imidazol eluent alternative in his-tagged proteins

Frank O. Fackelmayer Frank.Fackelmayer at
Mon Nov 1 14:35:56 EST 1999

Soenke Behrends wrote:

> Dear netters,
> I am working on a hemoprotein where the heme is bound
> to the protein by a histidin (and specifically by the imidazol
> moiety). My impression and fear is, that after his-tag binding
> to a Ni column the elution with imidazol buffer not only
> destroys the protein column interaction but also frees
> my protein of heme. Does anyone know of an alternative
> way of elution (under native conditions) get the protein
> off the column.
> I have thought also to construct a  His-tag with TEV protease
> site and cleave it off the column, but I am forced to tag
> the C-terminus and I have not found any vector / technique
> to do that.
> Thanks a lot for any hint or comment
> Soenke

Hi Soenke,
Try elution with low pH. It works great and does not usually harm your
protein. I routinely use solutions buffered at pH 6.3, pH 5.5, pH 4.8
(e.g. phosphate buffer). Most proteins elute at 5.5, some at 4.8. It is
usually desirable to back-titrate to neutral as soon as possible.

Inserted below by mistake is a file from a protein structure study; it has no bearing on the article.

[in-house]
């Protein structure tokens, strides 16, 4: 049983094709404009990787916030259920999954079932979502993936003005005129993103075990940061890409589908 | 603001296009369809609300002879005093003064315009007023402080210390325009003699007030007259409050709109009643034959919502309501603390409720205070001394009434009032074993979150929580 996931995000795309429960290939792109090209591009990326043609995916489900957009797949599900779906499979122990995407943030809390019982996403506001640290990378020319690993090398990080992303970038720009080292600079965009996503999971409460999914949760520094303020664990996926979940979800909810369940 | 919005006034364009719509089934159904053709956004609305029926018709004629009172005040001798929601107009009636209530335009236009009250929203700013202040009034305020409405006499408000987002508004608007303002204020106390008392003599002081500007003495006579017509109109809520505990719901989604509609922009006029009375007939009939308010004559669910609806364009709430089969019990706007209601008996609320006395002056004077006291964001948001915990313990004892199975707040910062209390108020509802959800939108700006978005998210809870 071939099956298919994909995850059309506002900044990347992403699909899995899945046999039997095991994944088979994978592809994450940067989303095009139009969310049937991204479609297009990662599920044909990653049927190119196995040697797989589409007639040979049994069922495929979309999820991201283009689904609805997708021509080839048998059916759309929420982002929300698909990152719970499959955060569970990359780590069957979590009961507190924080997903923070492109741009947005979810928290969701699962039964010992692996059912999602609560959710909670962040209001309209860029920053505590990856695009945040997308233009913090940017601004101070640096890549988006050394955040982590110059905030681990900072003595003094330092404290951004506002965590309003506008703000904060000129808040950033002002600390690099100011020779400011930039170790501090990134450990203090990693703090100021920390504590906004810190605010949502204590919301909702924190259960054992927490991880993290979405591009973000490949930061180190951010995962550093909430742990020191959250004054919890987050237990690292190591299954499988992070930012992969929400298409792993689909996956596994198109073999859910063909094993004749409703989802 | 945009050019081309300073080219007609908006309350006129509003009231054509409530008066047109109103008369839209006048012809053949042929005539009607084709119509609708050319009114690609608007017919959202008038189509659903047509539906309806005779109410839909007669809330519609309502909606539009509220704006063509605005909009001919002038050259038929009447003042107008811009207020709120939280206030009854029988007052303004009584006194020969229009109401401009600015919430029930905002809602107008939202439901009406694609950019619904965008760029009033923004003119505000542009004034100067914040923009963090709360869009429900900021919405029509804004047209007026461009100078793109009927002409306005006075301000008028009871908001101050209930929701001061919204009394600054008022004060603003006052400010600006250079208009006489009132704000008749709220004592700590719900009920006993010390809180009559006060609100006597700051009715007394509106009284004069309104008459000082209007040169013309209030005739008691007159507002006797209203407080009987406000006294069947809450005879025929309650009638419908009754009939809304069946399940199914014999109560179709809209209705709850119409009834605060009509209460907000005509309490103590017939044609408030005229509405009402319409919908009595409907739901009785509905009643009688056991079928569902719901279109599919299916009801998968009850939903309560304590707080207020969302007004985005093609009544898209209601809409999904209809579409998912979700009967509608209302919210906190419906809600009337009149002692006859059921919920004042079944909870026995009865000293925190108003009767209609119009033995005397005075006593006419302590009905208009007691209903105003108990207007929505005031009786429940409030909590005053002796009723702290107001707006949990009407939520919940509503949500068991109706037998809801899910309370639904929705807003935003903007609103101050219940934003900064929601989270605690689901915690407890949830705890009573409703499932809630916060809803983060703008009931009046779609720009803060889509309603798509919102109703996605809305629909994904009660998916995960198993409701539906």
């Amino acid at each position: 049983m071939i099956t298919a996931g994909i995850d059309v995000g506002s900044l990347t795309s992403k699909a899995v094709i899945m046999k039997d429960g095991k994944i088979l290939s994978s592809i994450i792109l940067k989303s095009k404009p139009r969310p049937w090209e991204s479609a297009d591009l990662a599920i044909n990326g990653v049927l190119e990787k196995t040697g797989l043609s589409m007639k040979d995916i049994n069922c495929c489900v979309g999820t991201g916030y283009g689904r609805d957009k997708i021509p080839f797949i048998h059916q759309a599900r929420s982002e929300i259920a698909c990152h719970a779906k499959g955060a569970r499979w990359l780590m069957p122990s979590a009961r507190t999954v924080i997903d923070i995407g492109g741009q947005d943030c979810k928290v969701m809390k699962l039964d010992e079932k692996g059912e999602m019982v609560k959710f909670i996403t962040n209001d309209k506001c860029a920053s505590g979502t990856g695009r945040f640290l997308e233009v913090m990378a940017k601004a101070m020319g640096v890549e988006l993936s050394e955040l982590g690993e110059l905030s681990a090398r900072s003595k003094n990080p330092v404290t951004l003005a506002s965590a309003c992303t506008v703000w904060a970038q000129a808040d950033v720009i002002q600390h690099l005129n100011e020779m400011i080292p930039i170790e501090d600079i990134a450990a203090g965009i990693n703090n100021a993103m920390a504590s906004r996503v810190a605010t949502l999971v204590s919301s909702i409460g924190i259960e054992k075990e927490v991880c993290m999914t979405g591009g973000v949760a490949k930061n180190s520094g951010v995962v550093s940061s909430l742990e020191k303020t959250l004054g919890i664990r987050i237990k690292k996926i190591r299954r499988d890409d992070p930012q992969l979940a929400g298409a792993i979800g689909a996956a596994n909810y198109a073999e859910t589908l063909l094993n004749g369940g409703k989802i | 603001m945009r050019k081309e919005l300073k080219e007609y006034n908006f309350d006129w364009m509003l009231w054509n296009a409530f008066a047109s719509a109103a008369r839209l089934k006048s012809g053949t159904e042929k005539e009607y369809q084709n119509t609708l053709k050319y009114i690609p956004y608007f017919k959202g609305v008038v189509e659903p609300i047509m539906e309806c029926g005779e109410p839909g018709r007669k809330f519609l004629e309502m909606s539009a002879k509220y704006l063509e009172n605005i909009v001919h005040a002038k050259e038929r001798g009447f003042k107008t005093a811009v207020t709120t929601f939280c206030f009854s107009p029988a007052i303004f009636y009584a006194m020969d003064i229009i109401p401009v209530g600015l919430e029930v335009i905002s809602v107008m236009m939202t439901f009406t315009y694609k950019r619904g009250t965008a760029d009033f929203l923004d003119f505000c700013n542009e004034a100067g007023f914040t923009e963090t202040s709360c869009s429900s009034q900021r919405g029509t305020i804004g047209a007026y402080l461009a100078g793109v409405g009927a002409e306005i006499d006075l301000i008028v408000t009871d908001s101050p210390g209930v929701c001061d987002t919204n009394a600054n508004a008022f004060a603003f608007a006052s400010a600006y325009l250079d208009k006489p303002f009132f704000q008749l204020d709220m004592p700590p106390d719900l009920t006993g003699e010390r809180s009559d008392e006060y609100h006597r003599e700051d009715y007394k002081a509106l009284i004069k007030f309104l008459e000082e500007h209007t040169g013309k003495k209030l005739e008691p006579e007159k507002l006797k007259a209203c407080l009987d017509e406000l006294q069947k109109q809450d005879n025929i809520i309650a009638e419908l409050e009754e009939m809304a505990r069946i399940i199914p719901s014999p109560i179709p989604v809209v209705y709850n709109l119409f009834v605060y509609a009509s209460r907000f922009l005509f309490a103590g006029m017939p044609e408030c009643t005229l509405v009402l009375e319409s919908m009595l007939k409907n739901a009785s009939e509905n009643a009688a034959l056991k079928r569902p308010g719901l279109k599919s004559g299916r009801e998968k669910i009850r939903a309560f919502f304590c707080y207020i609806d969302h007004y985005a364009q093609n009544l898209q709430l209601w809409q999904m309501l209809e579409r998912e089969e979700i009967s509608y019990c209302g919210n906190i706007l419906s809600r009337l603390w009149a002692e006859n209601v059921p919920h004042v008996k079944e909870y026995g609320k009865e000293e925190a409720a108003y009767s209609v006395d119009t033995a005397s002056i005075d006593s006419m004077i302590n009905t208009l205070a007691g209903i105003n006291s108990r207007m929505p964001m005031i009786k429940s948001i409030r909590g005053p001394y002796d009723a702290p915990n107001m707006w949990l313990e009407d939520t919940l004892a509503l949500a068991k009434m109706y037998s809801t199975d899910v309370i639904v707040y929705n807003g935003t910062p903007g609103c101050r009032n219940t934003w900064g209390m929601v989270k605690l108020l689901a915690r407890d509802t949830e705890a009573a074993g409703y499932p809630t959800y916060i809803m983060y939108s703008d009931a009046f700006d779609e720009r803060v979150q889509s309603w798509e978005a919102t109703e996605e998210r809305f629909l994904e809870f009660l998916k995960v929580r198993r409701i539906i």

There are two potential problems:
1. The protein does not elute. Try 50mM HCl as eluent, and allow to
elute directly into a reaction tube containing 1M Tris, pH 8.0.
2. The protein gets "degraded". If you see distinct degradation bands,
your protein may be susceptible to acid hydrolysis. This kind of
degradation is enzyme-independent (so protease inhibitors won´t change
the situation), and usually cleaves proteins at DP bonds (the peptide
bond between aspartic acid and proline). In that case, acid elution is
NOT an option, of course.

A second possible way to elute your protein is to chelate the nickel
with EDTA. Try elution with 100mM EDTA. The column (which is usually
slightly blue) will turn white as the nickel elutes together with your
protein. Elution with EDTA also works very well, but has the drawback
that the eluted protein will have to be dialysed to get rid of nickel
and EDTA.

As to cleavage from the column: This works if you don´t need lots of
your protein. You can e.g. use enterokinase, factor Xa, or thrombin, but
these enzymes are quite expensive. So for larger amounts of recombinant
protein it is not economical to do. In addition, the commercial enzymes
are not very pure. This means you cleave off the protein and at the same
time contaminate it with the protease (and the other proteins in the
enzyme preparation). I wouldn´t resort to that unless absolutely

Hope this helps,
Gruesse aus Konstanz,

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